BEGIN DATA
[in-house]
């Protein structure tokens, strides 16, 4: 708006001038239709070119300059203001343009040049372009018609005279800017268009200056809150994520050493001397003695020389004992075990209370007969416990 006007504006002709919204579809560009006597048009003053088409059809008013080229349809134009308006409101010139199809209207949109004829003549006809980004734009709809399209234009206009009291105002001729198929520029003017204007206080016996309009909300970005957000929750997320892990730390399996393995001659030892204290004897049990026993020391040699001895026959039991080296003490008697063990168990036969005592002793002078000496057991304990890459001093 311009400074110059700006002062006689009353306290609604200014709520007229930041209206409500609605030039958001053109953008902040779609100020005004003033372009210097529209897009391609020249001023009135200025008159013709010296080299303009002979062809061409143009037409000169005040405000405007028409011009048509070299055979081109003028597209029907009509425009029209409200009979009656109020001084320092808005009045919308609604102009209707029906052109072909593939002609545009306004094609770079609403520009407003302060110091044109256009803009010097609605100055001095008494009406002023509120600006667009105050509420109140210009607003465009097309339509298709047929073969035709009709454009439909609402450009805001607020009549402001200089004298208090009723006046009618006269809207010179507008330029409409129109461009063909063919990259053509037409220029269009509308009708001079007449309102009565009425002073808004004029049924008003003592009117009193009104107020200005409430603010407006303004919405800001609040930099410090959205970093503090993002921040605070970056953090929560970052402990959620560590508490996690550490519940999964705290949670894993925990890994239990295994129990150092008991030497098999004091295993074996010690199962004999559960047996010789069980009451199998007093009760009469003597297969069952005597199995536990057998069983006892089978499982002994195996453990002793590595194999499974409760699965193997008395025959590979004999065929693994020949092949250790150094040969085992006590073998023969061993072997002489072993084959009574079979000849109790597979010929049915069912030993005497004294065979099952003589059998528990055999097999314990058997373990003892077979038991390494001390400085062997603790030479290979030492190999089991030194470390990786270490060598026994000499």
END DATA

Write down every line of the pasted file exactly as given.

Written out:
[in-house]
């Protein structure tokens, strides 16, 4: 708006001038239709070119300059203001343009040049372009018609005279800017268009200056809150994520050493001397003695020389004992075990209370007969416990 006007504006002709919204579809560009006597048009003053088409059809008013080229349809134009308006409101010139199809209207949109004829003549006809980004734009709809399209234009206009009291105002001729198929520029003017204007206080016996309009909300970005957000929750997320892990730390399996393995001659030892204290004897049990026993020391040699001895026959039991080296003490008697063990168990036969005592002793002078000496057991304990890459001093 311009400074110059700006002062006689009353306290609604200014709520007229930041209206409500609605030039958001053109953008902040779609100020005004003033372009210097529209897009391609020249001023009135200025008159013709010296080299303009002979062809061409143009037409000169005040405000405007028409011009048509070299055979081109003028597209029907009509425009029209409200009979009656109020001084320092808005009045919308609604102009209707029906052109072909593939002609545009306004094609770079609403520009407003302060110091044109256009803009010097609605100055001095008494009406002023509120600006667009105050509420109140210009607003465009097309339509298709047929073969035709009709454009439909609402450009805001607020009549402001200089004298208090009723006046009618006269809207010179507008330029409409129109461009063909063919990259053509037409220029269009509308009708001079007449309102009565009425002073808004004029049924008003003592009117009193009104107020200005409430603010407006303004919405800001609040930099410090959205970093503090993002921040605070970056953090929560970052402990959620560590508490996690550490519940999964705290949670894993925990890994239990295994129990150092008991030497098999004091295993074996010690199962004999559960047996010789069980009451199998007093009760009469003597297969069952005597199995536990057998069983006892089978499982002994195996453990002793590595194999499974409760699965193997008395025959590979004999065929693994020949092949250790150094040969085992006590073998023969061993072997002489072993084959009574079979000849109790597979010929049915069912030993005497004294065979099952003589059998528990055999097999314990058997373990003892077979038991390494001390400085062997603790030479290979030492190999089991030194470390990786270490060598026994000499």